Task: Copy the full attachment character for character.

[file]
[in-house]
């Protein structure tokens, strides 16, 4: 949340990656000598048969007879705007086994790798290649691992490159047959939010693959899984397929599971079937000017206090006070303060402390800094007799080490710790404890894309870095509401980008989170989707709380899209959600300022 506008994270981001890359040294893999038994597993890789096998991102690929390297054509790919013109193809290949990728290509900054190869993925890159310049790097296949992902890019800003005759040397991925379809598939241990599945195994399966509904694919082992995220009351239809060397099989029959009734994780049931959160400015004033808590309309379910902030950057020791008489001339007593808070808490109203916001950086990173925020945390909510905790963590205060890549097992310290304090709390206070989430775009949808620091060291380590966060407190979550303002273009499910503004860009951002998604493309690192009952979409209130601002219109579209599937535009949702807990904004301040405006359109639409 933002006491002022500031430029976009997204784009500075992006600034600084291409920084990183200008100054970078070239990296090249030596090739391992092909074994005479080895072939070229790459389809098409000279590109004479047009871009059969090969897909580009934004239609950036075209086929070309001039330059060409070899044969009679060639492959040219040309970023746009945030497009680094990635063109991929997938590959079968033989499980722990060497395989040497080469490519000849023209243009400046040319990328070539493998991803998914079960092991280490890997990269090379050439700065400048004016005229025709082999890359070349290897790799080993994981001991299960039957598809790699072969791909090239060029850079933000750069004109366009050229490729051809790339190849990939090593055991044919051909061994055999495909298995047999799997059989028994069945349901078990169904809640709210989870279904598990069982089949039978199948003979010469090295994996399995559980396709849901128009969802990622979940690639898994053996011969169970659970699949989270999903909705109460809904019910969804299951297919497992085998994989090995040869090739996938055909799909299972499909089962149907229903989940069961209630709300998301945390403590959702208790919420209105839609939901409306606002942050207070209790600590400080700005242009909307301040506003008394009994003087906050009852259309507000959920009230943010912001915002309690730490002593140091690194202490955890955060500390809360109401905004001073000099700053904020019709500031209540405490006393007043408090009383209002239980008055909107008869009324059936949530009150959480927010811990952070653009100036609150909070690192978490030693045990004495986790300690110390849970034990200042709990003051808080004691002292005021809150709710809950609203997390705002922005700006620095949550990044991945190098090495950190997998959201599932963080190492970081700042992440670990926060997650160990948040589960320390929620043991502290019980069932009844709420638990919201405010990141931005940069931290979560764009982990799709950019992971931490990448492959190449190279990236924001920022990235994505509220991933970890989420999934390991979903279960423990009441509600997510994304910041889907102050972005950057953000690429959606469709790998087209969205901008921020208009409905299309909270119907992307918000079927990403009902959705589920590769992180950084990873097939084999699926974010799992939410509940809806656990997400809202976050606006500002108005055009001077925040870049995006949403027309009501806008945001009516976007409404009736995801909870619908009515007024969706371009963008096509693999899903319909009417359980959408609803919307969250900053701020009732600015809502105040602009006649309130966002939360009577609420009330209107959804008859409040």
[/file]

[in-house]
């Protein structure tokens, strides 16, 4: 949340990656000598048969007879705007086994790798290649691992490159047959939010693959899984397929599971079937000017206090006070303060402390800094007799080490710790404890894309870095509401980008989170989707709380899209959600300022 506008994270981001890359040294893999038994597993890789096998991102690929390297054509790919013109193809290949990728290509900054190869993925890159310049790097296949992902890019800003005759040397991925379809598939241990599945195994399966509904694919082992995220009351239809060397099989029959009734994780049931959160400015004033808590309309379910902030950057020791008489001339007593808070808490109203916001950086990173925020945390909510905790963590205060890549097992310290304090709390206070989430775009949808620091060291380590966060407190979550303002273009499910503004860009951002998604493309690192009952979409209130601002219109579209599937535009949702807990904004301040405006359109639409 933002006491002022500031430029976009997204784009500075992006600034600084291409920084990183200008100054970078070239990296090249030596090739391992092909074994005479080895072939070229790459389809098409000279590109004479047009871009059969090969897909580009934004239609950036075209086929070309001039330059060409070899044969009679060639492959040219040309970023746009945030497009680094990635063109991929997938590959079968033989499980722990060497395989040497080469490519000849023209243009400046040319990328070539493998991803998914079960092991280490890997990269090379050439700065400048004016005229025709082999890359070349290897790799080993994981001991299960039957598809790699072969791909090239060029850079933000750069004109366009050229490729051809790339190849990939090593055991044919051909061994055999495909298995047999799997059989028994069945349901078990169904809640709210989870279904598990069982089949039978199948003979010469090295994996399995559980396709849901128009969802990622979940690639898994053996011969169970659970699949989270999903909705109460809904019910969804299951297919497992085998994989090995040869090739996938055909799909299972499909089962149907229903989940069961209630709300998301945390403590959702208790919420209105839609939901409306606002942050207070209790600590400080700005242009909307301040506003008394009994003087906050009852259309507000959920009230943010912001915002309690730490002593140091690194202490955890955060500390809360109401905004001073000099700053904020019709500031209540405490006393007043408090009383209002239980008055909107008869009324059936949530009150959480927010811990952070653009100036609150909070690192978490030693045990004495986790300690110390849970034990200042709990003051808080004691002292005021809150709710809950609203997390705002922005700006620095949550990044991945190098090495950190997998959201599932963080190492970081700042992440670990926060997650160990948040589960320390929620043991502290019980069932009844709420638990919201405010990141931005940069931290979560764009982990799709950019992971931490990448492959190449190279990236924001920022990235994505509220991933970890989420999934390991979903279960423990009441509600997510994304910041889907102050972005950057953000690429959606469709790998087209969205901008921020208009409905299309909270119907992307918000079927990403009902959705589920590769992180950084990873097939084999699926974010799992939410509940809806656990997400809202976050606006500002108005055009001077925040870049995006949403027309009501806008945001009516976007409404009736995801909870619908009515007024969706371009963008096509693999899903319909009417359980959408609803919307969250900053701020009732600015809502105040602009006649309130966002939360009577609420009330209107959804008859409040």